Trump signs $716 billion defence policy bill

Saul Bowman
August 17, 2018

Sen. Bob MenendezRobert (Bob) MenendezDem senators introduce resolution calling on Trump to stop attacking the press Booming economy has Trump taking a well-deserved victory lap Administration should use its leverage to get Egypt to improve its human rights record MORE (D-N.J.), the ranking member on the Senate Foreign Relations Committee, released a statement slamming the president's statements on the Russian Federation provisions, particularly that regarding Crimea.

In response to the bill, Huawei said in a statement to Reuters, "Huawei supports the U.S. government's goals for better security, but this random addition to the NDAA is ineffective, misguided, and unconstitutional".

This continues a smear campaign against the war hero who represents a pre-Trump Republican party, before the GOP platform was officially changed to a pro-Russia one in 2016.

The President did not mention Mr McCain's name during his speech at Fort Drum.

The president also said the measure will help to create the new U.S. Space Force, which he said is necessary to counter military moves by China and others in orbit.

United States President Donald Trump has signed a US$716 billion (S$984 billion) defence policy Bill that authorises military spending and includes watered-down controls on USA government contracts with China's ZTE Corp and Huawei Technologies.


McSally made the trip across the country to the Army's Fort Drum and was rewarded with a shout-out from Trump, although not an endorsement.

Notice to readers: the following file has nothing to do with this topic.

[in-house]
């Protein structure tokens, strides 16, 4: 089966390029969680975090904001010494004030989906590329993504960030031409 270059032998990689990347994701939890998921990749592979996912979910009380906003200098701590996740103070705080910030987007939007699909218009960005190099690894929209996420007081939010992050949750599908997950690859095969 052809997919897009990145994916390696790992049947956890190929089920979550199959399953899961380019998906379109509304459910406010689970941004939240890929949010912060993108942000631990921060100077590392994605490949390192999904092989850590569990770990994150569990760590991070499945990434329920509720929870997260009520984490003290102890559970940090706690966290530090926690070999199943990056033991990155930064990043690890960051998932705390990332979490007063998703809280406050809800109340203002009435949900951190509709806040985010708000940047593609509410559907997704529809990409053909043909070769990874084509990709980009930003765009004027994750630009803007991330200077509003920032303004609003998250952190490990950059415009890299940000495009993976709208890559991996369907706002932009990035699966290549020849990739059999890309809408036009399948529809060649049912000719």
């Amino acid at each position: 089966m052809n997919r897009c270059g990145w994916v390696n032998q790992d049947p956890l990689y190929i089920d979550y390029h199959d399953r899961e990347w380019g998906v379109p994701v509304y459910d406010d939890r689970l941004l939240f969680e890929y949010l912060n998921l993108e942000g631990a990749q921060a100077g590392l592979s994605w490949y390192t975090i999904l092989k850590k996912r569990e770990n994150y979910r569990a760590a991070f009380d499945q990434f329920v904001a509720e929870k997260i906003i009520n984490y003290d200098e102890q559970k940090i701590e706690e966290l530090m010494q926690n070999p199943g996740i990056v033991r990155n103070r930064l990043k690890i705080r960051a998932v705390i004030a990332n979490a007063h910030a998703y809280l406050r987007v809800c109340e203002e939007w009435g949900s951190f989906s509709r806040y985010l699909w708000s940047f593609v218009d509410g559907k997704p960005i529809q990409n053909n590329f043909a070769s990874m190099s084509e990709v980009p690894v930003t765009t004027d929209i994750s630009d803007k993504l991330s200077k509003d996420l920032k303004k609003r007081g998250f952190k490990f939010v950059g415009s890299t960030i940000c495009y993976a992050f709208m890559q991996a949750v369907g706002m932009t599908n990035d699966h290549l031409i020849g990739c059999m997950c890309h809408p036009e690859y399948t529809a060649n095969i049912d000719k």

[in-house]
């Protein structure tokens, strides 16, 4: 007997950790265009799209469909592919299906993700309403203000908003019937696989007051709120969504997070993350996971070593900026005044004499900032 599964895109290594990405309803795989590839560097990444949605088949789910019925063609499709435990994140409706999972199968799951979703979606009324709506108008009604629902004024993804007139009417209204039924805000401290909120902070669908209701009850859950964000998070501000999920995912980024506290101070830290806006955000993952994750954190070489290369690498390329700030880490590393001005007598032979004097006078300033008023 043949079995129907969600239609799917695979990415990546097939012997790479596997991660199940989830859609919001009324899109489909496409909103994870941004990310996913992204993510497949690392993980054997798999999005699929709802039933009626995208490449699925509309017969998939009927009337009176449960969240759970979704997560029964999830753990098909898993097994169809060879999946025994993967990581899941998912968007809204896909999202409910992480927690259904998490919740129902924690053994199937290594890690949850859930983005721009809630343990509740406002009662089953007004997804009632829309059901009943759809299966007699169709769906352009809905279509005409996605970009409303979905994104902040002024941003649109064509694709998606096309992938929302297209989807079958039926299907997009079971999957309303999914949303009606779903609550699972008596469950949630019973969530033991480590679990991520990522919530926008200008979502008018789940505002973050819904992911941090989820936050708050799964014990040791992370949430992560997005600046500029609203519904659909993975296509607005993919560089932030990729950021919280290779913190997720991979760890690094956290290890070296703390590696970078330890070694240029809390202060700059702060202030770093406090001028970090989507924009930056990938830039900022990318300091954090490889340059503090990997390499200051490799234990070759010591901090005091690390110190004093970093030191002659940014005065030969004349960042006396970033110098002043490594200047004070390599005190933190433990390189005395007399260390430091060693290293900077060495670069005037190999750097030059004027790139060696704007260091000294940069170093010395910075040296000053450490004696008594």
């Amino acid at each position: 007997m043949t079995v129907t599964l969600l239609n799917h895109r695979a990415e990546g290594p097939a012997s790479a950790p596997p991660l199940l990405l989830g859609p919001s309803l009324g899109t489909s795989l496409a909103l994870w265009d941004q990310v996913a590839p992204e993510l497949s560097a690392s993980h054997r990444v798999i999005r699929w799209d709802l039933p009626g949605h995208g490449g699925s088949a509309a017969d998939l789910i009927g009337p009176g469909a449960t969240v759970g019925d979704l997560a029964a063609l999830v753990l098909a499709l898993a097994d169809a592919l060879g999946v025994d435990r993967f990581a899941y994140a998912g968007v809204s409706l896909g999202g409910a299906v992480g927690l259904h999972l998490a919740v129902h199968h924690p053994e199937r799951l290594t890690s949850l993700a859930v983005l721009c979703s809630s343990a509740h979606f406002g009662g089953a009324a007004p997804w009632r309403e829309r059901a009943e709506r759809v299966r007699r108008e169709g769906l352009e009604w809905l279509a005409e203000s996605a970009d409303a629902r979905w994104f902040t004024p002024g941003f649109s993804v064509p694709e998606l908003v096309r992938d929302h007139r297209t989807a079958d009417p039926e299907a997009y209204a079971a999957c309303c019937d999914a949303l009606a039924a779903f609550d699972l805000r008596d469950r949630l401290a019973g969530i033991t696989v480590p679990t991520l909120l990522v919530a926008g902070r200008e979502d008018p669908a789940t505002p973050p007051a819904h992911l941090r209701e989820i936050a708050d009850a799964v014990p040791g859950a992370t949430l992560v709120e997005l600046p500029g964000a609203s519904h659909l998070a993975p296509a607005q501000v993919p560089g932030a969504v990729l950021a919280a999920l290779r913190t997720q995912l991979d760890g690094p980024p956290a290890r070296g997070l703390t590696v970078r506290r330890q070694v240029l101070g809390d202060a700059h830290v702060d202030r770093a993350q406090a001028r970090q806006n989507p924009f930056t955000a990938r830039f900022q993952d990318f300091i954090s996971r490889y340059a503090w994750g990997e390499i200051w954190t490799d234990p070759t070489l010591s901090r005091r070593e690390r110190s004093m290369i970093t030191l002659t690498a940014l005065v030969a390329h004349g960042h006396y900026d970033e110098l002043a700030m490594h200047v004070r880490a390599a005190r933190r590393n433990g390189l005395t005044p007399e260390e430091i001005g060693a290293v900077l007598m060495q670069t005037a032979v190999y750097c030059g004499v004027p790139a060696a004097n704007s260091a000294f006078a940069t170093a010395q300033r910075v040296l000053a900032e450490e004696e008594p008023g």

Leaders of USA intelligence agencies have said they are concerned that ZTE, Huawei Technologies Co Ltd and some other Chinese companies are beholden to the Chinese government or Community Party, raising the risk of espionage.

Though presidential objections in signing statements are not uncommon, Trump's pushback on Russia-related provisions is notable given his attempts to forge closer relations with Russian President Vladimir Putin - even as US intelligence officials said Putin interfered in the 2016 presidential election by ordering a campaign of cybertheft and propaganda.

Although Trump himself never served in the military, he had the courage to attack McCain and his service.

"I'm humbled that my colleagues in Congress chose to designate this bill in my name". While McCain fought in Vietnam, Trump lived lavishly as a real estate developer in New York City after receiving five draft deferments, one of which was for bone spurs in his foot. "Serving on the Senate Armed Services Committee has been an incredibly meaningful experience since my first days on Capitol Hill", McCain said in a press release when the bill was passed earlier this month.

The bill was passed 87 to 10 in the Senate on August 1 after being approved by the House.

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